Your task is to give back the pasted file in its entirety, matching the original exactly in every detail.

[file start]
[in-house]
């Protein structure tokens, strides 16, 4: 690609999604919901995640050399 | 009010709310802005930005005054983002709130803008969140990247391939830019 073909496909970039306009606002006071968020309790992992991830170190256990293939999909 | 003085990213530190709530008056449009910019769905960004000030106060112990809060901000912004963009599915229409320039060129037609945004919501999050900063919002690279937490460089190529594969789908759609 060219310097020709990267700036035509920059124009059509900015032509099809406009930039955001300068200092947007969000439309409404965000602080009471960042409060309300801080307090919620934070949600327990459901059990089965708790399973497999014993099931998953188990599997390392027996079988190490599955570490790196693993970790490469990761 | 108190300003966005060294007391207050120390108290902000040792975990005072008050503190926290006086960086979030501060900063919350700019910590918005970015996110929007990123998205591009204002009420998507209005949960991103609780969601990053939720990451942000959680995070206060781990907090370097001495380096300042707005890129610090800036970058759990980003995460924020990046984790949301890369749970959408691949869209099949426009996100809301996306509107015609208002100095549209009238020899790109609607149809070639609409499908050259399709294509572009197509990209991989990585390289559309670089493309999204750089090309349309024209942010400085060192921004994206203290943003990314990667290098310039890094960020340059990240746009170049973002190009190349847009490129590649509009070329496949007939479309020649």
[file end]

[in-house]
């Protein structure tokens, strides 16, 4: 690609999604919901995640050399 | 009010709310802005930005005054983002709130803008969140990247391939830019 073909496909970039306009606002006071968020309790992992991830170190256990293939999909 | 003085990213530190709530008056449009910019769905960004000030106060112990809060901000912004963009599915229409320039060129037609945004919501999050900063919002690279937490460089190529594969789908759609 060219310097020709990267700036035509920059124009059509900015032509099809406009930039955001300068200092947007969000439309409404965000602080009471960042409060309300801080307090919620934070949600327990459901059990089965708790399973497999014993099931998953188990599997390392027996079988190490599955570490790196693993970790490469990761 | 108190300003966005060294007391207050120390108290902000040792975990005072008050503190926290006086960086979030501060900063919350700019910590918005970015996110929007990123998205591009204002009420998507209005949960991103609780969601990053939720990451942000959680995070206060781990907090370097001495380096300042707005890129610090800036970058759990980003995460924020990046984790949301890369749970959408691949869209099949426009996100809301996306509107015609208002100095549209009238020899790109609607149809070639609409499908050259399709294509572009197509990209991989990585390289559309670089493309999204750089090309349309024209942010400085060192921004994206203290943003990314990667290098310039890094960020340059990240746009170049973002190009190349847009490129590649509009070329496949007939479309020649």